Watching speed skating races in the Winter Games, J.P. Shilling will feel he’s back at the starting line. The hush before the gun fires ... the skaters poised to burst onto the ice.
“You’re standing in this big arena and there’s dead silence. You could hear a pin drop,” Shilling said. “Speed skaters are charged up, like thoroughbreds; it’s hard to stay still. Your legs are twitching. You want to go, really bad. Then, during the race, on the straightaways, your legs scream in pain, trying to recover from the last turn before you hit the next one.”
Sitting home in Phoenix, Ariz., eyes glued to his family’s new 75-inch TV, Shilling will recall those memories he holds dear.
“I can put myself in [the skaters’] heads,” he said. “ I know what they are trying to achieve.”
It has been 16 years since John-Paul Shilling, a Dulaney grad, competed in the 2002 Olympics in Salt Lake City. At 1,500 meters, he placed 14th with a time (1:46.29) that was a personal best.
“My goal was to make the top eight,” he said. “But the night before, I didn’t sleep well. It being my first Games, I must have gotten up 10 times. My legs were pretty fatigued, plus a slip on the second lap cost me some time. But that’s life.”
Then 30, Shilling was part of a speed skating corps that carried America, winning 11 of the 34 U.S. medals. Five months after the 9/11 terror attacks, he found himself marching into the University of Utah stadium as the crowd chanted “USA! USA!”
“It was such a moving experience. We got really choked up,” he said. “Cameras flashed for so long, it was like an endless kickoff at the Super Bowl. We waved to people with one hand and tried to balance our video cameras with the other. The batteries wore out quickly; back then, there were no cell phones to record things. I kept tearing up and, at 20 degrees, my eyelids kept freezing.”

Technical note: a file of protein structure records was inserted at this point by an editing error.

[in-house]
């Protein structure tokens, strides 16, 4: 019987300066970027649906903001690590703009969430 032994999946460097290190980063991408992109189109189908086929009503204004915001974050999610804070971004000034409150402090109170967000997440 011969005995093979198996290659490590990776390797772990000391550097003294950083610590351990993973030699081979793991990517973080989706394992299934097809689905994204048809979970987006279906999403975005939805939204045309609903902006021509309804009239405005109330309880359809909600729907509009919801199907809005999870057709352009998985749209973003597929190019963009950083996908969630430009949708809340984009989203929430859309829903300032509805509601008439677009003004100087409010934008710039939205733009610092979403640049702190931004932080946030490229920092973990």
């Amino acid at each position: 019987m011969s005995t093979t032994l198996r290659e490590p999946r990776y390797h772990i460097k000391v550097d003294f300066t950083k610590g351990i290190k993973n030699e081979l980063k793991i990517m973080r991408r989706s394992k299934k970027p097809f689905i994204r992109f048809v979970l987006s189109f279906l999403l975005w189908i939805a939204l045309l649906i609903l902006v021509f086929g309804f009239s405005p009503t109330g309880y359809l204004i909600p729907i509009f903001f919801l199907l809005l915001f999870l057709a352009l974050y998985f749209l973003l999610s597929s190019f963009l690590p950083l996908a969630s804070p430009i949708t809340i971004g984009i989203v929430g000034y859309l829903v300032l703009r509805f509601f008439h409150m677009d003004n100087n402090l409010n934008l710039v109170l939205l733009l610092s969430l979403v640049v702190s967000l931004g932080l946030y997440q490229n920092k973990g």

Shilling had made Team USA by 1/100th of a second. Even now, it boggles his mind.
“When I speak to kids’ groups, I tell them, ‘From the time you blink to the time your eye is open is 7/100th of a second.’ It’s such a small fraction,” he said. “ For me, it was a miracle.”
Now married with two children, Shilling works as a sales rep for a pharmaceutical company. He rarely straps on the skates, save for his stepdaughter Koren’s ninth birthday party last year at a local rink.
“There I was, out on the ice with 10 little girls clinging to my hands,” he said. “I was the designated hold-everybody-up guy; I was like a tree.”
For a time, he toyed with playing hockey, to no avail.
“After all those years of turning left in speed skating, I looked the fool turning right,” he said.
It’s unlikely that his son Ashton, seven months, will take to the ice.
“I have my skates, though they are so narrow — and I’ve gained 20 pounds — that I doubt I can get my feet in them,” he said. “And I kept the skin suit I wore in the races. Haven’t worn it; it was tight even then. It has some stretchability, and I’d have to grease it up a bit to get into it. But I’d have difficulty breathing, for sure.”